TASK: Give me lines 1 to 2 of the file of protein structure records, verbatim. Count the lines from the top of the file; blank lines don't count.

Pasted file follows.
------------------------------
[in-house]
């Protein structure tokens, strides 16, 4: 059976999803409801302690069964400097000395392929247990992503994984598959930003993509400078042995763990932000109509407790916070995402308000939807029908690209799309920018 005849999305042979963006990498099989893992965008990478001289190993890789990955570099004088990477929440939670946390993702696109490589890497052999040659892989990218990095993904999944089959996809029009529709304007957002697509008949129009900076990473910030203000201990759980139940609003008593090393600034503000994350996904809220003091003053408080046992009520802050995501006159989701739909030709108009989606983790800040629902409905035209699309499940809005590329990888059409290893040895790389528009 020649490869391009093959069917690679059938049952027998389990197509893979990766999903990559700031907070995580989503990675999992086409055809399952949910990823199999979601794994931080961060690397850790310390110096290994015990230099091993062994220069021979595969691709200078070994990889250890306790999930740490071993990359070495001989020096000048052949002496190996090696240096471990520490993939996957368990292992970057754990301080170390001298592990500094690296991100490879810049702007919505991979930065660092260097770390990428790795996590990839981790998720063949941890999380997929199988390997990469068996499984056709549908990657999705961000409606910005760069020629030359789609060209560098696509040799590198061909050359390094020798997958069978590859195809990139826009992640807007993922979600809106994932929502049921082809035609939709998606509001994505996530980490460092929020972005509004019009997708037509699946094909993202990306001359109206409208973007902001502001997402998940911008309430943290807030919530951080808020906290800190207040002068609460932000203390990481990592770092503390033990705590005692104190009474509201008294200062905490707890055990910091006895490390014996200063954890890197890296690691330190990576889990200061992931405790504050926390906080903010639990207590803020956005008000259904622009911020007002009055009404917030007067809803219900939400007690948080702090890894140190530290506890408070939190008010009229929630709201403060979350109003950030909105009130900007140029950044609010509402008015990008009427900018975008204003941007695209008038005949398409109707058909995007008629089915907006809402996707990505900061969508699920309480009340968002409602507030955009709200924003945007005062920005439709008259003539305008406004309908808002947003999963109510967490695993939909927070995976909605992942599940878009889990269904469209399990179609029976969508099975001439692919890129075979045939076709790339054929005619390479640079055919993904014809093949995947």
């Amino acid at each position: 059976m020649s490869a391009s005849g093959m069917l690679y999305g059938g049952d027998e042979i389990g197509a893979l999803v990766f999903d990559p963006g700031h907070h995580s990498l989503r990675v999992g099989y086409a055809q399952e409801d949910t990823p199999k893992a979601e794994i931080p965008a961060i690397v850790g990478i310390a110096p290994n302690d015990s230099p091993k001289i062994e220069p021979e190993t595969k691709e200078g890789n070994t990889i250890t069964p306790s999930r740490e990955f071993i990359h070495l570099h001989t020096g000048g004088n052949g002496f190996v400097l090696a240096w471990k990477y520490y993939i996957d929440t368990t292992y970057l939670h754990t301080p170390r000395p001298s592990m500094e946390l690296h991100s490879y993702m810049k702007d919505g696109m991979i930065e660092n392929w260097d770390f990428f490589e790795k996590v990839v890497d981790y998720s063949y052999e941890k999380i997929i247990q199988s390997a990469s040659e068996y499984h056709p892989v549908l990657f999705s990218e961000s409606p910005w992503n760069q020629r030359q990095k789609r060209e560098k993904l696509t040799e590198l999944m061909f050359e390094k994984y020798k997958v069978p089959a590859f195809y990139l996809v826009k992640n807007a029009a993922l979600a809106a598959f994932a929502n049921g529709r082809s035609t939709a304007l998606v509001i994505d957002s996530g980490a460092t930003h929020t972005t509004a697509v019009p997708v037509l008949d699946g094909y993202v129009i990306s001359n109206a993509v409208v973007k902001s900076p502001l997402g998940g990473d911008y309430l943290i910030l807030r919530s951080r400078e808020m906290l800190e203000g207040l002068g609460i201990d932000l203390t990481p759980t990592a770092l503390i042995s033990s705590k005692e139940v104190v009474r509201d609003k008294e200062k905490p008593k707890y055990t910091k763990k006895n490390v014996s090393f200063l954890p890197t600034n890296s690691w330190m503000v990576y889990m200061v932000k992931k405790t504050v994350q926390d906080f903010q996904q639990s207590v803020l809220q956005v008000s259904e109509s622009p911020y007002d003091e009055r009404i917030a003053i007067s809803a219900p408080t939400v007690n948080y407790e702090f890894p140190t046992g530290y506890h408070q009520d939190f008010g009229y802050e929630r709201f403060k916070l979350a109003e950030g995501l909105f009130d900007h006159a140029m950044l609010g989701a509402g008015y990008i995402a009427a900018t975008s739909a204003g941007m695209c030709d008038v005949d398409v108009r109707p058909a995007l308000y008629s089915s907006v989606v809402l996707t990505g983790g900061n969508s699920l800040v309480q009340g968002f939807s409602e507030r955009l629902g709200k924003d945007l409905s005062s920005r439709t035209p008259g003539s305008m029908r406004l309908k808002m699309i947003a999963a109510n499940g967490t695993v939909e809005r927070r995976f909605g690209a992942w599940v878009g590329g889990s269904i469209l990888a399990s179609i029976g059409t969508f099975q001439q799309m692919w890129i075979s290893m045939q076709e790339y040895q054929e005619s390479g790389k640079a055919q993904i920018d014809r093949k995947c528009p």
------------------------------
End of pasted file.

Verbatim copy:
[in-house]
């Protein structure tokens, strides 16, 4: 059976999803409801302690069964400097000395392929247990992503994984598959930003993509400078042995763990932000109509407790916070995402308000939807029908690209799309920018 005849999305042979963006990498099989893992965008990478001289190993890789990955570099004088990477929440939670946390993702696109490589890497052999040659892989990218990095993904999944089959996809029009529709304007957002697509008949129009900076990473910030203000201990759980139940609003008593090393600034503000994350996904809220003091003053408080046992009520802050995501006159989701739909030709108009989606983790800040629902409905035209699309499940809005590329990888059409290893040895790389528009 020649490869391009093959069917690679059938049952027998389990197509893979990766999903990559700031907070995580989503990675999992086409055809399952949910990823199999979601794994931080961060690397850790310390110096290994015990230099091993062994220069021979595969691709200078070994990889250890306790999930740490071993990359070495001989020096000048052949002496190996090696240096471990520490993939996957368990292992970057754990301080170390001298592990500094690296991100490879810049702007919505991979930065660092260097770390990428790795996590990839981790998720063949941890999380997929199988390997990469068996499984056709549908990657999705961000409606910005760069020629030359789609060209560098696509040799590198061909050359390094020798997958069978590859195809990139826009992640807007993922979600809106994932929502049921082809035609939709998606509001994505996530980490460092929020972005509004019009997708037509699946094909993202990306001359109206409208973007902001502001997402998940911008309430943290807030919530951080808020906290800190207040002068609460932000203390990481990592770092503390033990705590005692104190009474509201008294200062905490707890055990910091006895490390014996200063954890890197890296690691330190990576889990200061992931405790504050926390906080903010639990207590803020956005008000259904622009911020007002009055009404917030007067809803219900939400007690948080702090890894140190530290506890408070939190008010009229929630709201403060979350109003950030909105009130900007140029950044609010509402008015990008009427900018975008204003941007695209008038005949398409109707058909995007008629089915907006809402996707990505900061969508699920309480009340968002409602507030955009709200924003945007005062920005439709008259003539305008406004309908808002947003999963109510967490695993939909927070995976909605992942599940878009889990269904469209399990179609029976969508099975001439692919890129075979045939076709790339054929005619390479640079055919993904014809093949995947």